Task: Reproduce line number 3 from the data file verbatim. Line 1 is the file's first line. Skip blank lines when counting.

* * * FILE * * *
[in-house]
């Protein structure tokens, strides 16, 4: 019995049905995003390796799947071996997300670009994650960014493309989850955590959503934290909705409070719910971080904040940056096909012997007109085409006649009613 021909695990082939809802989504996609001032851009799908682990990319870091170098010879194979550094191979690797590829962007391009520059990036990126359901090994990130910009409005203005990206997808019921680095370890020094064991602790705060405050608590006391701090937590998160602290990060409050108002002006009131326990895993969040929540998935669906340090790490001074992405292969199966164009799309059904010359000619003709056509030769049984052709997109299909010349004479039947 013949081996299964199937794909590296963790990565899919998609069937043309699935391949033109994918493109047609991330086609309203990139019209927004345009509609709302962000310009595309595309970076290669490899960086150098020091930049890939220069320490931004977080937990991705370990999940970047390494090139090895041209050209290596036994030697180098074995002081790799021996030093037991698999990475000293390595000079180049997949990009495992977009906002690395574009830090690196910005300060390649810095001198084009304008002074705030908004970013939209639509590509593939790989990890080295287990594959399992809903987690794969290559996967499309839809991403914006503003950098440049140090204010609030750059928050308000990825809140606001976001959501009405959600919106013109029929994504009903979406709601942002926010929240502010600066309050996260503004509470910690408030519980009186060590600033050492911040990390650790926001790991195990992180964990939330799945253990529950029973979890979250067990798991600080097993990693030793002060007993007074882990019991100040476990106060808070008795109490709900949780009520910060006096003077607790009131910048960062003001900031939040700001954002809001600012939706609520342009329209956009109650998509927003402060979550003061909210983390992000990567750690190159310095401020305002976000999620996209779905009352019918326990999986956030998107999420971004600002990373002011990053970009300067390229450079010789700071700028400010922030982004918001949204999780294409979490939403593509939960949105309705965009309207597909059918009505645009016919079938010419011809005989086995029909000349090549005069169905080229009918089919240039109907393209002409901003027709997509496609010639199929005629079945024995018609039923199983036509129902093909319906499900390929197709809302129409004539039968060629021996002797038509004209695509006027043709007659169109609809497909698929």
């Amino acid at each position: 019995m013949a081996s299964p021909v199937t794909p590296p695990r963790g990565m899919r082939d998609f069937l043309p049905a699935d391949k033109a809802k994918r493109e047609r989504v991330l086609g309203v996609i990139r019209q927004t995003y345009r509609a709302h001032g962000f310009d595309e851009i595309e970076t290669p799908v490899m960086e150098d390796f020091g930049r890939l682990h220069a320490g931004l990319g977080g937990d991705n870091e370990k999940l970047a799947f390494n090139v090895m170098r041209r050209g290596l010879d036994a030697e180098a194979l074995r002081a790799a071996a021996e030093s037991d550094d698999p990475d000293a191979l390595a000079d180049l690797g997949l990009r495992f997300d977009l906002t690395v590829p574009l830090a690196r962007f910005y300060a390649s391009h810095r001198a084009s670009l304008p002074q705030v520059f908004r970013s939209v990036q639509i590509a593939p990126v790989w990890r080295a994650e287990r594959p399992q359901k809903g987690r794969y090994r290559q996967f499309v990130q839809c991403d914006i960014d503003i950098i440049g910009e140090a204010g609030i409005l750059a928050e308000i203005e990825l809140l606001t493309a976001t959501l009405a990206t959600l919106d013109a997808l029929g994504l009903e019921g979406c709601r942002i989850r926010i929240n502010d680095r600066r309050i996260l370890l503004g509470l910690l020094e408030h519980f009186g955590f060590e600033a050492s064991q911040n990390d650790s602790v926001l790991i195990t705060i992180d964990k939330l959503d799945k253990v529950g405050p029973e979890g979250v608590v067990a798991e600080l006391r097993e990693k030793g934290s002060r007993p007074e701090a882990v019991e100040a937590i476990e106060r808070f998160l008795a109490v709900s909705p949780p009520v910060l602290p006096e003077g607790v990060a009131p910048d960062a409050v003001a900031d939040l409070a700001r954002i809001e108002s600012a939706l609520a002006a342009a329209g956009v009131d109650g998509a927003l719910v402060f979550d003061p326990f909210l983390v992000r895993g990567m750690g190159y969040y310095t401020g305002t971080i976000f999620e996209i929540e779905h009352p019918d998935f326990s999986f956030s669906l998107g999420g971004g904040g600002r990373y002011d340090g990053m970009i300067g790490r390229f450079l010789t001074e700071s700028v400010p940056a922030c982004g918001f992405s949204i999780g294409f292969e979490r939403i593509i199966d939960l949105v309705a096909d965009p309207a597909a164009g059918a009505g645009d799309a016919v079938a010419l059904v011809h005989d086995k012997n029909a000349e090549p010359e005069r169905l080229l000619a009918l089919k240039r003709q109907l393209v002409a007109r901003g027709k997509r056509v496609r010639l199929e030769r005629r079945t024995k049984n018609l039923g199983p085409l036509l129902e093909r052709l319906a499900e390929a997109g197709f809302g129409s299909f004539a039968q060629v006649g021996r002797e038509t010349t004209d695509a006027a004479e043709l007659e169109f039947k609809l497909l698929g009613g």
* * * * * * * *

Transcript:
């Amino acid at each position: 019995m013949a081996s299964p021909v199937t794909p590296p695990r963790g990565m899919r082939d998609f069937l043309p049905a699935d391949k033109a809802k994918r493109e047609r989504v991330l086609g309203v996609i990139r019209q927004t995003y345009r509609a709302h001032g962000f310009d595309e851009i595309e970076t290669p799908v490899m960086e150098d390796f020091g930049r890939l682990h220069a320490g931004l990319g977080g937990d991705n870091e370990k999940l970047a799947f390494n090139v090895m170098r041209r050209g290596l010879d036994a030697e180098a194979l074995r002081a790799a071996a021996e030093s037991d550094d698999p990475d000293a191979l390595a000079d180049l690797g997949l990009r495992f997300d977009l906002t690395v590829p574009l830090a690196r962007f910005y300060a390649s391009h810095r001198a084009s670009l304008p002074q705030v520059f908004r970013s939209v990036q639509i590509a593939p990126v790989w990890r080295a994650e287990r594959p399992q359901k809903g987690r794969y090994r290559q996967f499309v990130q839809c991403d914006i960014d503003i950098i440049g910009e140090a204010g609030i409005l750059a928050e308000i203005e990825l809140l606001t493309a976001t959501l009405a990206t959600l919106d013109a997808l029929g994504l009903e019921g979406c709601r942002i989850r926010i929240n502010d680095r600066r309050i996260l370890l503004g509470l910690l020094e408030h519980f009186g955590f060590e600033a050492s064991q911040n990390d650790s602790v926001l790991i195990t705060i992180d964990k939330l959503d799945k253990v529950g405050p029973e979890g979250v608590v067990a798991e600080l006391r097993e990693k030793g934290s002060r007993p007074e701090a882990v019991e100040a937590i476990e106060r808070f998160l008795a109490v709900s909705p949780p009520v910060l602290p006096e003077g607790v990060a009131p910048d960062a409050v003001a900031d939040l409070a700001r954002i809001e108002s600012a939706l609520a002006a342009a329209g956009v009131d109650g998509a927003l719910v402060f979550d003061p326990f909210l983390v992000r895993g990567m750690g190159y969040y310095t401020g305002t971080i976000f999620e996209i929540e779905h009352p019918d998935f326990s999986f956030s669906l998107g999420g971004g904040g600002r990373y002011d340090g990053m970009i300067g790490r390229f450079l010789t001074e700071s700028v400010p940056a922030c982004g918001f992405s949204i999780g294409f292969e979490r939403i593509i199966d939960l949105v309705a096909d965009p309207a597909a164009g059918a009505g645009d799309a016919v079938a010419l059904v011809h005989d086995k012997n029909a000349e090549p010359e005069r169905l080229l000619a009918l089919k240039r003709q109907l393209v002409a007109r901003g027709k997509r056509v496609r010639l199929e030769r005629r079945t024995k049984n018609l039923g199983p085409l036509l129902e093909r052709l319906a499900e390929a997109g197709f809302g129409s299909f004539a039968q060629v006649g021996r002797e038509t010349t004209d695509a006027a004479e043709l007659e169109f039947k609809l497909l698929g009613g």